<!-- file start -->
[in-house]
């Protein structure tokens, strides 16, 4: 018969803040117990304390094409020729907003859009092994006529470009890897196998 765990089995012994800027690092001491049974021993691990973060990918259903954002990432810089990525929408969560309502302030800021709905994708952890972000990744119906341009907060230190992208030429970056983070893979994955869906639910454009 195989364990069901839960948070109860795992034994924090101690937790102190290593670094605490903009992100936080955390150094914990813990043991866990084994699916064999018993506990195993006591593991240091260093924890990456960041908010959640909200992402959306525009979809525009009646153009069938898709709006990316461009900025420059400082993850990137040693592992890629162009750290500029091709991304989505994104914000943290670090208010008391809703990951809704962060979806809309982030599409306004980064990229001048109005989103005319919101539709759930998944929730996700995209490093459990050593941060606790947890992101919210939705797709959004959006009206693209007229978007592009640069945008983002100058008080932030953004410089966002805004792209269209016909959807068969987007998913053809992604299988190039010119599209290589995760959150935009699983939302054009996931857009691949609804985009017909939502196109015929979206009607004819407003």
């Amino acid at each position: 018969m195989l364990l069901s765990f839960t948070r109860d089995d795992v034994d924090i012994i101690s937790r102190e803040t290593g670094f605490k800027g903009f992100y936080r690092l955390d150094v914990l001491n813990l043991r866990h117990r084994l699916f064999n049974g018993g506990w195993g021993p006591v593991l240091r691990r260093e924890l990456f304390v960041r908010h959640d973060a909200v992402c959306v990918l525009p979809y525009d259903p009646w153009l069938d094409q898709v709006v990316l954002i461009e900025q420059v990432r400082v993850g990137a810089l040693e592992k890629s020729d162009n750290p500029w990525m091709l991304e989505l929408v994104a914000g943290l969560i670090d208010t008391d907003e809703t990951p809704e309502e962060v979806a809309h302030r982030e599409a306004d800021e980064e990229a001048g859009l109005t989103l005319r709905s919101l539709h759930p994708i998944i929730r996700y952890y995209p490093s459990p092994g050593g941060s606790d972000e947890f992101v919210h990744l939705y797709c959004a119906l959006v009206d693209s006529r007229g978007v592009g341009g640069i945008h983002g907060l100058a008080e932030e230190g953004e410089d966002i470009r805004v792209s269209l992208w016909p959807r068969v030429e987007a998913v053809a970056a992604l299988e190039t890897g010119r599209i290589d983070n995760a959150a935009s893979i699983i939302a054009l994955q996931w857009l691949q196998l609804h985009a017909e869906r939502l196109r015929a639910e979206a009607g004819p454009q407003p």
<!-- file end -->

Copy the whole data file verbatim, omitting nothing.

[in-house]
């Protein structure tokens, strides 16, 4: 018969803040117990304390094409020729907003859009092994006529470009890897196998 765990089995012994800027690092001491049974021993691990973060990918259903954002990432810089990525929408969560309502302030800021709905994708952890972000990744119906341009907060230190992208030429970056983070893979994955869906639910454009 195989364990069901839960948070109860795992034994924090101690937790102190290593670094605490903009992100936080955390150094914990813990043991866990084994699916064999018993506990195993006591593991240091260093924890990456960041908010959640909200992402959306525009979809525009009646153009069938898709709006990316461009900025420059400082993850990137040693592992890629162009750290500029091709991304989505994104914000943290670090208010008391809703990951809704962060979806809309982030599409306004980064990229001048109005989103005319919101539709759930998944929730996700995209490093459990050593941060606790947890992101919210939705797709959004959006009206693209007229978007592009640069945008983002100058008080932030953004410089966002805004792209269209016909959807068969987007998913053809992604299988190039010119599209290589995760959150935009699983939302054009996931857009691949609804985009017909939502196109015929979206009607004819407003």
């Amino acid at each position: 018969m195989l364990l069901s765990f839960t948070r109860d089995d795992v034994d924090i012994i101690s937790r102190e803040t290593g670094f605490k800027g903009f992100y936080r690092l955390d150094v914990l001491n813990l043991r866990h117990r084994l699916f064999n049974g018993g506990w195993g021993p006591v593991l240091r691990r260093e924890l990456f304390v960041r908010h959640d973060a909200v992402c959306v990918l525009p979809y525009d259903p009646w153009l069938d094409q898709v709006v990316l954002i461009e900025q420059v990432r400082v993850g990137a810089l040693e592992k890629s020729d162009n750290p500029w990525m091709l991304e989505l929408v994104a914000g943290l969560i670090d208010t008391d907003e809703t990951p809704e309502e962060v979806a809309h302030r982030e599409a306004d800021e980064e990229a001048g859009l109005t989103l005319r709905s919101l539709h759930p994708i998944i929730r996700y952890y995209p490093s459990p092994g050593g941060s606790d972000e947890f992101v919210h990744l939705y797709c959004a119906l959006v009206d693209s006529r007229g978007v592009g341009g640069i945008h983002g907060l100058a008080e932030e230190g953004e410089d966002i470009r805004v792209s269209l992208w016909p959807r068969v030429e987007a998913v053809a970056a992604l299988e190039t890897g010119r599209i290589d983070n995760a959150a935009s893979i699983i939302a054009l994955q996931w857009l691949q196998l609804h985009a017909e869906r939502l196109r015929a639910e979206a009607g004819p454009q407003p």